Devil’s Postpile, a spectacular example of columnar basalt. Once molten and under great pressure underground, the lava that makes up Devil’s Postpile cooled evenly and slowly, contracting and fracturing into polygonal-sided columns. The age of the formation is estimated between 100 and 700 thousand years old. Sometime after the basalt columns formed, a glacier passed over the formation, cutting and polishing the tops of the columns. The columns have from three to seven sides, varying because of differences in how quickly portions of the lava cooled.
Image ID: 23267
Location: Devils Postpile National Monument, California, USA

Interestingly, in spite of my having spent lots of time in Mammoth, I had never before seen Devil’s Postpile until last August. It is without a doubt the finest example of columnar jointing I’ve ever seen. The only previous example of such geologic columns that I have ever seen is in Yellowstone: the columns that make up Sheepeater Cliffs.

Sheepeater Cliffs, an example of columnar jointing in basalt due to shrinkage during cooling, Yellowstone National Park, Wyoming

Sheepeater Cliffs, an example of columnar jointing in basalt due to shrinkage during cooling.
Image ID: 19794
Location: Yellowstone National Park, Wyoming, USA

Devil’s Postpile is much larger and more impressive, but Sheepeater Cliff’s is somewhat more accessible, being immediately adjacent to a road and picnic area. Both are pretty cool!

Trivia: Devil’s Postpile was originally part of Yosemite National Park, but the discovery of gold near Mammoth Lakes led to Devil’s Postpile being removed fromt the National Park and being placed in public land. A plan to dynamite the structure so that it would collapse into an adjacent creek to create a hydroelectric dam was proposed, but citizens managed to persuade President Taft to instead create the Devil’s Postpile National Monument to protect the spectacular geology and surrounding environment in 1911.

Keywords: Devil’s Postpile, photo, picture, Sierra Nevada, image, photograph, Mammoth Mountain.

Eastern Sierra Fall Colors

California, Sierra Nevada

I recently posted some new images from a September 2009 visit to the Bishop Creek and Rock Creek watersheds, as well as a list of resources for learning more about where and when the fall colors can be expected to appear, and how to best photograph Fall Colors in the Eastern Sierra.

I’m looking forward to seeing the aspen trees (Populus tremuloides) again in the Eastern Sierra. Here are a few of my favorites, all photographed in the Bishop Creek Canyon watershed at the peak of the 2006 fall color season.

Aspen trees display Eastern Sierra fall colors, Lake Sabrina, Bishop Creek Canyon, Populus tremuloides, Bishop Creek Canyon, Sierra Nevada Mountains

Aspen trees display Eastern Sierra fall colors, Lake Sabrina, Bishop Creek Canyon.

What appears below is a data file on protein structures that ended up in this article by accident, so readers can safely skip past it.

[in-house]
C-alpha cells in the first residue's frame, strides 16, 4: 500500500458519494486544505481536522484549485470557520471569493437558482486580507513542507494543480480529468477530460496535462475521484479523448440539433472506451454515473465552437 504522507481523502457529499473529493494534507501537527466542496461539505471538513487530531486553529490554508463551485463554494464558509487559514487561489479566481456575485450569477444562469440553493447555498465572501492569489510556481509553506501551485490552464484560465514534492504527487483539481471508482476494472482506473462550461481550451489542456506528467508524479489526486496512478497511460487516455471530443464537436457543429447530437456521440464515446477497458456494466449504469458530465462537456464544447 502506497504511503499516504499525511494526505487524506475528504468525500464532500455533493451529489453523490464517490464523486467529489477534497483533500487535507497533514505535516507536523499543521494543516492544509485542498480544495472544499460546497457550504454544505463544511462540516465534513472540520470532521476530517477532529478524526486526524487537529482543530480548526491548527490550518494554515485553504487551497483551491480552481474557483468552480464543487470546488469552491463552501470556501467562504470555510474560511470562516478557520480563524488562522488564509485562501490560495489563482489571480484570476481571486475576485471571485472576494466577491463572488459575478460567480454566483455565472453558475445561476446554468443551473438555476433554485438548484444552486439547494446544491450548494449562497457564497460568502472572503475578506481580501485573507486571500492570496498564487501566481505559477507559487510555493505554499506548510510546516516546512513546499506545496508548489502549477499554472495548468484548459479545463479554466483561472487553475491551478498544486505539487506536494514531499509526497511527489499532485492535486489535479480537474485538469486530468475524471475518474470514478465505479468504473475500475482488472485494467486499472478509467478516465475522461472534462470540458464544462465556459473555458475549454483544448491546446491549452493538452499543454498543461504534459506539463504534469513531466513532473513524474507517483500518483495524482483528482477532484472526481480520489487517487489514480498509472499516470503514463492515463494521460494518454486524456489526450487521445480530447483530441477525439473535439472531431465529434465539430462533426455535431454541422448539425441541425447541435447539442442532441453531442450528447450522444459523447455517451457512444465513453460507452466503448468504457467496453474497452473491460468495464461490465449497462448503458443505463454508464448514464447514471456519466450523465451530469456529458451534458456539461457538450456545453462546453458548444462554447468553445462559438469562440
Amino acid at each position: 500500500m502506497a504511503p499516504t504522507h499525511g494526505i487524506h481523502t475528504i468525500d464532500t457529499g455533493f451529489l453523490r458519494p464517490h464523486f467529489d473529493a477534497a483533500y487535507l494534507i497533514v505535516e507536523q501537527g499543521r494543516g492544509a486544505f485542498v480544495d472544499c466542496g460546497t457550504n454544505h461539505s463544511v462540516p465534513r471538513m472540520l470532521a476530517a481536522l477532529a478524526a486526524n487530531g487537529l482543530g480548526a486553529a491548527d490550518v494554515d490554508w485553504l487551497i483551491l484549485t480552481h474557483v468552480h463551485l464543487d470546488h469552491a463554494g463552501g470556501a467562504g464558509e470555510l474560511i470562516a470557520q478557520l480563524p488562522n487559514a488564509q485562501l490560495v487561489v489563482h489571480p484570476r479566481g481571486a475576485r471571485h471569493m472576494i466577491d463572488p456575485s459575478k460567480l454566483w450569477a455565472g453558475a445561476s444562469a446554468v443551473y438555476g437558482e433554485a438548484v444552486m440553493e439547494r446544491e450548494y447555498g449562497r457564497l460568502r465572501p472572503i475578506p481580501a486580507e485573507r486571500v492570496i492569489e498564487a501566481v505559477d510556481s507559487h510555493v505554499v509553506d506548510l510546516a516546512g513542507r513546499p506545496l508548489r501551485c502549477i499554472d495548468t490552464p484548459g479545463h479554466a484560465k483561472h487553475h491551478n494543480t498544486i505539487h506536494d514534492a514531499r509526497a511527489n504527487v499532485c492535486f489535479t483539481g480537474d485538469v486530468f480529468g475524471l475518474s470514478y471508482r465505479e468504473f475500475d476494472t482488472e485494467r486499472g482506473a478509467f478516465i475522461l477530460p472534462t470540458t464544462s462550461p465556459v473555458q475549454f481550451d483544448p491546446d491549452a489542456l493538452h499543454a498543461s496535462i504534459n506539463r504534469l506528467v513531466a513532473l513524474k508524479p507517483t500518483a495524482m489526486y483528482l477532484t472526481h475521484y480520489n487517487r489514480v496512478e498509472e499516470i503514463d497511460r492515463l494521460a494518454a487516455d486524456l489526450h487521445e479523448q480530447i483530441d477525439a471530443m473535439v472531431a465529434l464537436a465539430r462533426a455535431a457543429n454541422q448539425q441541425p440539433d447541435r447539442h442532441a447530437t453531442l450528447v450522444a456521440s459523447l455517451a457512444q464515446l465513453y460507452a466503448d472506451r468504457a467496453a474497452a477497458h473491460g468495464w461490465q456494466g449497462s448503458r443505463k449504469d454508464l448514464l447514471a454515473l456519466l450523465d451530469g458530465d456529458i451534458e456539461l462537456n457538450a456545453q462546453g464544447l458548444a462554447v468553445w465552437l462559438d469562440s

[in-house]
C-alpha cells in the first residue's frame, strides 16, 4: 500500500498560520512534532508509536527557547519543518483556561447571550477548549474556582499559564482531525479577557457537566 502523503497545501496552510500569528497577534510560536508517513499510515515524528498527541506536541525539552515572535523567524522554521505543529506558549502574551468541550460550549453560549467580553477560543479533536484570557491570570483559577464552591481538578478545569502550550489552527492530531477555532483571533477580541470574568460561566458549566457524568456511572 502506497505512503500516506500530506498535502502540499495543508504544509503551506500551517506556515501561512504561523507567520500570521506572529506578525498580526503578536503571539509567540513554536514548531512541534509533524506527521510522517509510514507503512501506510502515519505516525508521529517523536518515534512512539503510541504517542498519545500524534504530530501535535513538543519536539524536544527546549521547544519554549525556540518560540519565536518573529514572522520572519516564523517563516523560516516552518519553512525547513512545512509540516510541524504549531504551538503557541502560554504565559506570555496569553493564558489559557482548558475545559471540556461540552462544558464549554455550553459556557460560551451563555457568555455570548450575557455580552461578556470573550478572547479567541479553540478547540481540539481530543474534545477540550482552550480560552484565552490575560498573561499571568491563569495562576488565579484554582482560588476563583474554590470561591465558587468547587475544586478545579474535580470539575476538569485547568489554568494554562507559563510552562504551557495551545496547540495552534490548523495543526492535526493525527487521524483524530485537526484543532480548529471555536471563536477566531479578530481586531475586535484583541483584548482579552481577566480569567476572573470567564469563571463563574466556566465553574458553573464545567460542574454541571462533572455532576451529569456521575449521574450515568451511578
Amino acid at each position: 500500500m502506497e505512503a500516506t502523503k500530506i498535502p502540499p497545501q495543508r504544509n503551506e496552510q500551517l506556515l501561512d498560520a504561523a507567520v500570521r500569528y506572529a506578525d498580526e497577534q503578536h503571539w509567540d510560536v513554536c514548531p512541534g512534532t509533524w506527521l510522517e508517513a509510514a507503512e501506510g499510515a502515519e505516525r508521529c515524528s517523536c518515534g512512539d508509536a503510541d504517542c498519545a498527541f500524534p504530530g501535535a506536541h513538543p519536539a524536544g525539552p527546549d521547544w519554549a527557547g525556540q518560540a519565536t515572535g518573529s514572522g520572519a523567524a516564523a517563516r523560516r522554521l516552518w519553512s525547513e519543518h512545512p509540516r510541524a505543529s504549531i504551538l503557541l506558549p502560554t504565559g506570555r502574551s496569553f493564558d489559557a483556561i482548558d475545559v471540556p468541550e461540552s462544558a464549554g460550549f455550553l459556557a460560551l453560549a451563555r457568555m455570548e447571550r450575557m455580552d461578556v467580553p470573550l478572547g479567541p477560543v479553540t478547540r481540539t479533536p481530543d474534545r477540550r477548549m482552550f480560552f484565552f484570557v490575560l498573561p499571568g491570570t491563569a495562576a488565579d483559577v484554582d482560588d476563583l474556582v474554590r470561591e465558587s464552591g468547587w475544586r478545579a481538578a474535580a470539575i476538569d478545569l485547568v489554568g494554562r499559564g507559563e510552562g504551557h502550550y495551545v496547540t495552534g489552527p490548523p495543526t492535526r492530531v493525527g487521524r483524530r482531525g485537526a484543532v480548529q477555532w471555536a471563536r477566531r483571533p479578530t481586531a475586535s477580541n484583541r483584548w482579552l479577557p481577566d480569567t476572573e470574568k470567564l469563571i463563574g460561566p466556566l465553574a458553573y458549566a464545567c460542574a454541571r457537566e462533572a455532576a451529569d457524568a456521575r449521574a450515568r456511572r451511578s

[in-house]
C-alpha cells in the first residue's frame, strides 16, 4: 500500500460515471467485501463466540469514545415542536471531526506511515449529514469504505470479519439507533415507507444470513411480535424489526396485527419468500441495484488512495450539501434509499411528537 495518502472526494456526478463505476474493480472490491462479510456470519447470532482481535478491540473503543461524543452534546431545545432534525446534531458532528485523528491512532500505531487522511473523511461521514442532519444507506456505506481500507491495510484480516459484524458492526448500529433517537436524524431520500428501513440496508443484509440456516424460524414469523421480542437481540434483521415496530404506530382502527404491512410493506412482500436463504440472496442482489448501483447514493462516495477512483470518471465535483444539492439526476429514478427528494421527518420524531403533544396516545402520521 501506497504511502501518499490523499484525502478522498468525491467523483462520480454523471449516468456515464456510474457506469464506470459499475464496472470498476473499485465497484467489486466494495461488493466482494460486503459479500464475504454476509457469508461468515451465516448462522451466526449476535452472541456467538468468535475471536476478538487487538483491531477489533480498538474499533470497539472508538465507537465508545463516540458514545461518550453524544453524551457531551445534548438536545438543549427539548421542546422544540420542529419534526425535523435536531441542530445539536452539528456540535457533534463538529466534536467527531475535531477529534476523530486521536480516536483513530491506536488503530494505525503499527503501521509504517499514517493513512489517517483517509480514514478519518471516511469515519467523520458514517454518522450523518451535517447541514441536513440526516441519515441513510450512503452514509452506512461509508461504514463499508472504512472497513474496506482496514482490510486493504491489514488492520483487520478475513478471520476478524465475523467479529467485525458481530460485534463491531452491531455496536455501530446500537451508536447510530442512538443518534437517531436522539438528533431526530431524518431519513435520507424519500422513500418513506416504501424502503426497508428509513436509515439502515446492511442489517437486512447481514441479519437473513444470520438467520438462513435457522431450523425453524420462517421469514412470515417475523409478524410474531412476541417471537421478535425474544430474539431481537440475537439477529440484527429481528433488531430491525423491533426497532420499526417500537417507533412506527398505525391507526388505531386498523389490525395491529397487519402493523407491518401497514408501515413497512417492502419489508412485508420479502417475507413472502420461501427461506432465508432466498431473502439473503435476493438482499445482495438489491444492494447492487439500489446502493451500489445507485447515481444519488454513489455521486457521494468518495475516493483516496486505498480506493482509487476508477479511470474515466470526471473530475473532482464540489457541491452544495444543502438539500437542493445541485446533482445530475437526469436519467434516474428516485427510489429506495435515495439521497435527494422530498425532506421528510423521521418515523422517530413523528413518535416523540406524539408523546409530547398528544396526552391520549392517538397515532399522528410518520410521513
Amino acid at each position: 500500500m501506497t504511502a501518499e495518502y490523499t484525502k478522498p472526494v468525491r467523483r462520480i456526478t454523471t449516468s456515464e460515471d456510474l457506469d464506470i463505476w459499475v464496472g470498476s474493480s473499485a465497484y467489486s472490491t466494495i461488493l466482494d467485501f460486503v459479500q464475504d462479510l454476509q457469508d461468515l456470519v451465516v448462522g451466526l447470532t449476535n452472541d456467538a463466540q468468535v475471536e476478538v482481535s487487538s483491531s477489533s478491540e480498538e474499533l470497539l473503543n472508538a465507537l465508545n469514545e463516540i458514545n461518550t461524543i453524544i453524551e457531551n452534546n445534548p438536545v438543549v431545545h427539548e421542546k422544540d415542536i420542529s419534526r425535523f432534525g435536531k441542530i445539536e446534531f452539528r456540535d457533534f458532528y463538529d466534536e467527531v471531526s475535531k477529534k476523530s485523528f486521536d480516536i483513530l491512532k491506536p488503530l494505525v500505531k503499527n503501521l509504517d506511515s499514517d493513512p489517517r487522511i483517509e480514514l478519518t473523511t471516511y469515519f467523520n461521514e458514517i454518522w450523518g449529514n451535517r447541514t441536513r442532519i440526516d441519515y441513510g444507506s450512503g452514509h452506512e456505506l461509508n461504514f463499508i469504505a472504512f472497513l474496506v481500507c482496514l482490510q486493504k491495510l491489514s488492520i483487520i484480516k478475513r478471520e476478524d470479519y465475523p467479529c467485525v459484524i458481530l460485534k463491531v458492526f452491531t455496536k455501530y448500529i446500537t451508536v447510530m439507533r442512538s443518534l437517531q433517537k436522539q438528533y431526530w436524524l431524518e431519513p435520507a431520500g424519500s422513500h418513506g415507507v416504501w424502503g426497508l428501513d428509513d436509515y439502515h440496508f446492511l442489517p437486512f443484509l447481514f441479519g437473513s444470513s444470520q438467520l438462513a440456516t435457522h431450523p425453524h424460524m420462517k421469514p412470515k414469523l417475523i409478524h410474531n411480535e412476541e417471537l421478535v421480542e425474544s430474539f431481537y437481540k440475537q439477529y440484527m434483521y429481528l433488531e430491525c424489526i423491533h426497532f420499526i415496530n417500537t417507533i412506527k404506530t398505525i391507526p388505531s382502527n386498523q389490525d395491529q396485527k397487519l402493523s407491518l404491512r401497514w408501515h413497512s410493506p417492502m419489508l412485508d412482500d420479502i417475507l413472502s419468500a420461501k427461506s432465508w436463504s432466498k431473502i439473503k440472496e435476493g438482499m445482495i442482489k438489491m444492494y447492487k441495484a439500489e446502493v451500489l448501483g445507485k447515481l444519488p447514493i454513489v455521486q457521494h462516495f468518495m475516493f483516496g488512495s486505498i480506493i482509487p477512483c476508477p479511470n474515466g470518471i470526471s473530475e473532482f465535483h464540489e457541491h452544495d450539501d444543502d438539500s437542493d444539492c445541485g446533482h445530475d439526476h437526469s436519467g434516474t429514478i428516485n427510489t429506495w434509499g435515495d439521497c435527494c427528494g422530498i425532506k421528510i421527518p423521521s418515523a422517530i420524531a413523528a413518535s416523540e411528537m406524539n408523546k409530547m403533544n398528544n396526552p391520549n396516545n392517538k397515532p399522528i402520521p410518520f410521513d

Image ID: 17547
Species: Aspen, Populus tremuloides
Location: Bishop Creek Canyon, Sierra Nevada Mountains, California, USA

Aspen trees cover Bishop Creek Canyon above Aspendel, Populus tremuloides, Bishop Creek Canyon, Sierra Nevada Mountains

Aspen trees cover Bishop Creek Canyon above Aspendel.
Image ID: 17528
Species: Aspen, Populus tremuloides
Location: Bishop Creek Canyon, Sierra Nevada Mountains, California, USA

Aspen trees displaying fall colors rise above a High Sierra road near North Lake, Bishop Creek Canyon, Populus tremuloides, Bishop Creek Canyon, Sierra Nevada Mountains

Aspen trees displaying fall colors rise above a High Sierra road near North Lake, Bishop Creek Canyon.
Image ID: 17501
Species: Aspen, Populus tremuloides
Location: Bishop Creek Canyon, Sierra Nevada Mountains, California, USA

Aspen trees display Eastern Sierra fall colors, Lake Sabrina, Bishop Creek Canyon, Populus tremuloides, Bishop Creek Canyon, Sierra Nevada Mountains

Aspen trees display Eastern Sierra fall colors, Lake Sabrina, Bishop Creek Canyon.
Image ID: 17498
Species: Aspen, Populus tremuloides
Location: Bishop Creek Canyon, Sierra Nevada Mountains, California, USA

keywords: fall color, eastern sierra, quaking aspen, populus tremuloides, autumn, photo, image, picture, photography.

Giant Sequoia Pictures

Sierra Nevada, Trees, Yosemite

Many of my giant sequoia pictures are now on Photoshelter, which is the source of this nifty slideshow. Sequoia trees really are the most majestic of all plants. They are the largest (i.e., most massive) life forms on earth, and they are nearly the tallest (exceeded only by their cousins the coastal redwoods in the Pacific Northwest). Giant sequoia trees are one of the longest lived organisms on earth, exceeded in longevity most notably by Ancient Bristlecone pine trees (Pinus longaeva). Enjoy images of these “pillars of the sierra”.

A giant sequoia tree, soars skyward from the forest floor, lit by the morning sun and surrounded by other sequioas.  The massive trunk characteristic of sequoia trees is apparent, as is the crown of foliage starting high above the base of the tree, Sequoiadendron giganteum, Mariposa Grove, Yosemite National Park, California

A giant sequoia tree, soars skyward from the forest floor, lit by the morning sun and surrounded by other sequioas. The massive trunk characteristic of sequoia trees is apparent, as is the crown of foliage starting high above the base of the tree.
Image ID: 23260
Species: Giant sequoia tree, Sequoiadendron giganteum
Location: Mariposa Grove, Yosemite National Park, California, USA

My website also has many giant sequoia tree photos (Sequoiadendron giganteum).

Keywords: sequoia, giant sequoia tree, photo, picture, image, Sequoiadendron giganteum, Yosemite National Park, Sequoia National Park, California, sierra nevada.